Dentophobia: A Dentist Explains How To Deal With The Fear

Girl smiling despite her dentophobia

Our oral health is extremely important, yet there is a very common fear that sometimes keeps people away from the dentist. It’s called dentophobia, and it is defined as an extreme fear of going to the dentist. Whilst this fear is not to be made light of, it should not hold you back from attending checkups and cleanings, but overcoming the fear is not always straightforward.

Fear or phobia?

Fears and phobias are not quite the same; a fear can cause avoidance, but you won’t usually think about it until you are faced with the thing you fear. A phobia is more extreme and is actually considered an anxiety disorder that can cause extreme distress and interfere with day-to-day life.

If you have a fear of going to the dentist, this is likely something you could put to one side in order to do what needs to be done. But a phobia could mean that even the thought of the dentist might cause nightmares and panic attacks. In either case, the causes and ways to overcome them are often similar.

How to deal with the fear

A mild fear of the dentist is best remedied by simply biting the bullet and going for it. You can tell your dentist that you are nervous –at John Cropley Dentistry, we understand that attending a dental appointment can be unsettling. We will do all we can to make you feel comfortable.

If your fear is more severe, or a true phobia, there are some options you may consider:

  • Exposure therapy: this is a form of psychotherapy that involves taking baby steps towards seeing the dentist. You could start by walking into the dentist’s office without having any treatment, instead having a brief talk with your dentist, then add things to subsequent visits like X-rays, partial exams and cleanings. Eventually, you will be ready for a full appointment.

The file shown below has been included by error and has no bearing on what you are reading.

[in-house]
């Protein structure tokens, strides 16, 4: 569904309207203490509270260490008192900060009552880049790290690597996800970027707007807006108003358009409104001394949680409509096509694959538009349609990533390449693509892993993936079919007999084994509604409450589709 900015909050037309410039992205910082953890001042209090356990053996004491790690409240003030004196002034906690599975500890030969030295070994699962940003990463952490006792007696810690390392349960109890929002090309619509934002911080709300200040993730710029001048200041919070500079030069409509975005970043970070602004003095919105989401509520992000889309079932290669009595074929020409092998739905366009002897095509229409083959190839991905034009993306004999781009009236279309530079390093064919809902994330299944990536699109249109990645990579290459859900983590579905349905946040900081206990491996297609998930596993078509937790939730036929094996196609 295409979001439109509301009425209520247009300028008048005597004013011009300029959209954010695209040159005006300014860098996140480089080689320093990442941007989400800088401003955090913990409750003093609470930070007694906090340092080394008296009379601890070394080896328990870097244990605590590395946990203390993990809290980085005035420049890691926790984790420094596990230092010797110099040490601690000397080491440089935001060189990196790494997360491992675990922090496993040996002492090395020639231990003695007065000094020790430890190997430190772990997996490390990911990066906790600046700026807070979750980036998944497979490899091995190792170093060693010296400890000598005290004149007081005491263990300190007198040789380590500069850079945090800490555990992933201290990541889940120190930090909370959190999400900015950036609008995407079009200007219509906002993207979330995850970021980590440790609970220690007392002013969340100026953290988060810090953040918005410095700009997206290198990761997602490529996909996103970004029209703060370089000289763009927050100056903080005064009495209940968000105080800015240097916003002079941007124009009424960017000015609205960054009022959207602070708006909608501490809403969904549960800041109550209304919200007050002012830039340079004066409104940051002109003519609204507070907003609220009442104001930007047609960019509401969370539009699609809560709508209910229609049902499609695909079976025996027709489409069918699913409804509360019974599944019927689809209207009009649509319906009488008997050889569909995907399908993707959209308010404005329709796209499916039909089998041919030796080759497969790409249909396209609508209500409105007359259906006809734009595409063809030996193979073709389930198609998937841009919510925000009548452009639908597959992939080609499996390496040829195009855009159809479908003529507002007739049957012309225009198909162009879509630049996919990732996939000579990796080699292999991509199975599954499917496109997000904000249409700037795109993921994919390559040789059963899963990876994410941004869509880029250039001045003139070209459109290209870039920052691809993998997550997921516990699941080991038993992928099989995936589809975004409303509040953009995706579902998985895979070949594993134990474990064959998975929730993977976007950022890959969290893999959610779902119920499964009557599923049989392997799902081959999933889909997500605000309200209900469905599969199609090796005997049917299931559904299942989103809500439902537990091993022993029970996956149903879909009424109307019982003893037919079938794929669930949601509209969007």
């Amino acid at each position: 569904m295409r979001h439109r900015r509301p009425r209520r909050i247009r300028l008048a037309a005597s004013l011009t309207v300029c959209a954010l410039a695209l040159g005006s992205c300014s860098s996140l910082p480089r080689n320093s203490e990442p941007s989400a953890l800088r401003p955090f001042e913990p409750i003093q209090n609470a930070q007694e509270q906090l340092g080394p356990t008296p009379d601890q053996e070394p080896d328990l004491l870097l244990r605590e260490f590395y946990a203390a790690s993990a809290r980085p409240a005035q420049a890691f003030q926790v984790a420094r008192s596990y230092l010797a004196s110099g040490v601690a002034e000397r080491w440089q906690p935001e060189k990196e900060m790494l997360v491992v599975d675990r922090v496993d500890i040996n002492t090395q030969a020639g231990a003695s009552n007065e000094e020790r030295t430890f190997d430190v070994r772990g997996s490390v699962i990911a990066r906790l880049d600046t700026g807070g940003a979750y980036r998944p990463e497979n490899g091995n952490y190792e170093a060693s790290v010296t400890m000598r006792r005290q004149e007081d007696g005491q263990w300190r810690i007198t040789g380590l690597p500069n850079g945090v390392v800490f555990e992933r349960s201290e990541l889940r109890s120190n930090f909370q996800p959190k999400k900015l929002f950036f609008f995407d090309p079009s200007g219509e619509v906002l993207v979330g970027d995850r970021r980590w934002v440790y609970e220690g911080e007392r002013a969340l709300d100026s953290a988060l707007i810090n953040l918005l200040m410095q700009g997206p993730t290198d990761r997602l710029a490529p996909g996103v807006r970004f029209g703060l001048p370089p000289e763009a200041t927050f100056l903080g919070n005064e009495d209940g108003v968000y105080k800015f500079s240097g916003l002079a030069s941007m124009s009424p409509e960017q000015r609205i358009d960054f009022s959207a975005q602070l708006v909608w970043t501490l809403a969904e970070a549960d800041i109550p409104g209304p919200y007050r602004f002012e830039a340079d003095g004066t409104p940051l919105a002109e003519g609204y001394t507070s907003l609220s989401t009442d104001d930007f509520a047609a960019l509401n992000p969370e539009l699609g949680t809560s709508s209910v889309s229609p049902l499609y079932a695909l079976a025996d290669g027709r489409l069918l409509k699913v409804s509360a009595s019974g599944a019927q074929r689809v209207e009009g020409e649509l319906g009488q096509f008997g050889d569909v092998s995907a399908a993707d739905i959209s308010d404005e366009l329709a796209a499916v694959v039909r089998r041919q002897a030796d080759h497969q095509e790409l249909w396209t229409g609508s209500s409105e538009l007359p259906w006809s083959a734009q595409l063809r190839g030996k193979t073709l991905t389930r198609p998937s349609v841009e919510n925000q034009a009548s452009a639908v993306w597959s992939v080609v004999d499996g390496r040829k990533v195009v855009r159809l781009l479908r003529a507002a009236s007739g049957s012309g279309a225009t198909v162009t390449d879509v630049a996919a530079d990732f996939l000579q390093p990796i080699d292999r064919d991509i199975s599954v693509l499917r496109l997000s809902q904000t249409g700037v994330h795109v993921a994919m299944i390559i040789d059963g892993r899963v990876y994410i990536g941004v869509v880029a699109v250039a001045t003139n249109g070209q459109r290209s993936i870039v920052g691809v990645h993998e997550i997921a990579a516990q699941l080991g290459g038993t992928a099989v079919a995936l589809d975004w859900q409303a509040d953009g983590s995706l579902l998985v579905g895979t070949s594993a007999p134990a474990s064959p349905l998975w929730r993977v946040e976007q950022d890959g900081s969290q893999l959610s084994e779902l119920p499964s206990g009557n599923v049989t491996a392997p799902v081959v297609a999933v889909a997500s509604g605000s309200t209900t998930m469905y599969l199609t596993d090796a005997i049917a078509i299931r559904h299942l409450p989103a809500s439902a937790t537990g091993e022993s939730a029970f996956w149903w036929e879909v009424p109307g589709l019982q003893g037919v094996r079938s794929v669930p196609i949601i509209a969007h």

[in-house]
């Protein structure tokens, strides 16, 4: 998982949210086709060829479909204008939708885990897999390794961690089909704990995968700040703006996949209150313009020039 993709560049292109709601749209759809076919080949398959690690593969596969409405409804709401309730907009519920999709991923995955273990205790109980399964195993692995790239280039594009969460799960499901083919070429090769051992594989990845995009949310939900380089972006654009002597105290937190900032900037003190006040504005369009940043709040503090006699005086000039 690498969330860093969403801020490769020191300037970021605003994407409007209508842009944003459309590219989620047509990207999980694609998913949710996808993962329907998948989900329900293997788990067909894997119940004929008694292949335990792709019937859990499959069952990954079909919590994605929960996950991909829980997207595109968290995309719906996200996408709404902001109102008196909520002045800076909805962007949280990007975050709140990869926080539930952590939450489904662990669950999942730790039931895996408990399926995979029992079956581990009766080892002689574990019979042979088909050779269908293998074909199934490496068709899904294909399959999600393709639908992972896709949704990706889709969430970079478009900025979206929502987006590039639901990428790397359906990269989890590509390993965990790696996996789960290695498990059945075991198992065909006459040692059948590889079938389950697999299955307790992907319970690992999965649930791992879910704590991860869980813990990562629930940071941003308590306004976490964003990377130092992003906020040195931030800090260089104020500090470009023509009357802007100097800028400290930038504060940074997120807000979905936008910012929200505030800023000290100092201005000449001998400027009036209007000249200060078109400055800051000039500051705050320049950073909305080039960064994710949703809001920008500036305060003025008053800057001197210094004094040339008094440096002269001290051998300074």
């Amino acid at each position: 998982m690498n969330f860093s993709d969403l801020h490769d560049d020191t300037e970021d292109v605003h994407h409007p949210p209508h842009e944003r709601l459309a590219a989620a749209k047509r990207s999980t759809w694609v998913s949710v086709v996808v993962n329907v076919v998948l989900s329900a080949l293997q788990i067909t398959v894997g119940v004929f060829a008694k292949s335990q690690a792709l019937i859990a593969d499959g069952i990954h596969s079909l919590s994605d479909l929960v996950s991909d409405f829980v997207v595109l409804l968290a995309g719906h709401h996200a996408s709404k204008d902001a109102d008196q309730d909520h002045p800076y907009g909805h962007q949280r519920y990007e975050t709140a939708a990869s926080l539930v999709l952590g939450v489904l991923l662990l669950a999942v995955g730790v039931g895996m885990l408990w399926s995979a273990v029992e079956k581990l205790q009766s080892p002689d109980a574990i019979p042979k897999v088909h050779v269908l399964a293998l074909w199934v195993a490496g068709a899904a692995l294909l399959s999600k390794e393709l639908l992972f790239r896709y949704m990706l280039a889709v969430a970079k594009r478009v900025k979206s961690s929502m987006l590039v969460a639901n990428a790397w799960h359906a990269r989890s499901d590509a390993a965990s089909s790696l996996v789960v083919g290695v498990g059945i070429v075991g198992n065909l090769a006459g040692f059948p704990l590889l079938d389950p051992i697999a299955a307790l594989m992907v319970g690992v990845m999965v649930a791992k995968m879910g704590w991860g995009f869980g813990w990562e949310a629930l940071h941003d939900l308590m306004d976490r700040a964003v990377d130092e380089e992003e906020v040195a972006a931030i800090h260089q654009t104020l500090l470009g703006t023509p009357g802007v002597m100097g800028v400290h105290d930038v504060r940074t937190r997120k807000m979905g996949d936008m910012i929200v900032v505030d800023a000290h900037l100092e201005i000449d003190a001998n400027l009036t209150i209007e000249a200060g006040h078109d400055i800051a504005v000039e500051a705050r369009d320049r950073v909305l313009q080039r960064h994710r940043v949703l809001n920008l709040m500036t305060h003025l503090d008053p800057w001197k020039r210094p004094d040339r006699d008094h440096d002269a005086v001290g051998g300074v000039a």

• Medication: no medication will treat the phobia directly, but some anti-anxiety meds could alleviate your symptoms.

Staying calm

Whether you’re facing the fear head-on or getting ready for exposure therapy, here are some
things to keep in mind to stay as calm as possible:

  • Try not to visit during the busiest times, such as mid morning and mid afternoon. Earlier in the morning, there are often fewer patients and less time for your anticipation to build up.
  • Noise-cancelling headphones can enable you to listen to relaxing music and block out any noises whilst you are in the waiting room.
  • It may be helpful to have a friend or family member accompany you to your appointment.
  • Meditation techniques like deep breathing are known to be effective in controlling anxiety.

It is okay if you need a break during your visit. Consider establishing a signal you can give your dentist to alert them that you need a time out.

Choose the right dentist

Empathy and compassion are important qualities for dentists, as fear of the dentist is so common. At John Cropley Dentistry, we emphasise a gentle approach and always aim to take good care of patients who are nervous.

Please don’t hesitate to get in touch if you have any questions. It may help you feel reassured about our approach to nervous patients like yourself. You are always free to be open about your worries and the reasons for them – we will take your concerns seriously and go the extra mile to accommodate your needs.

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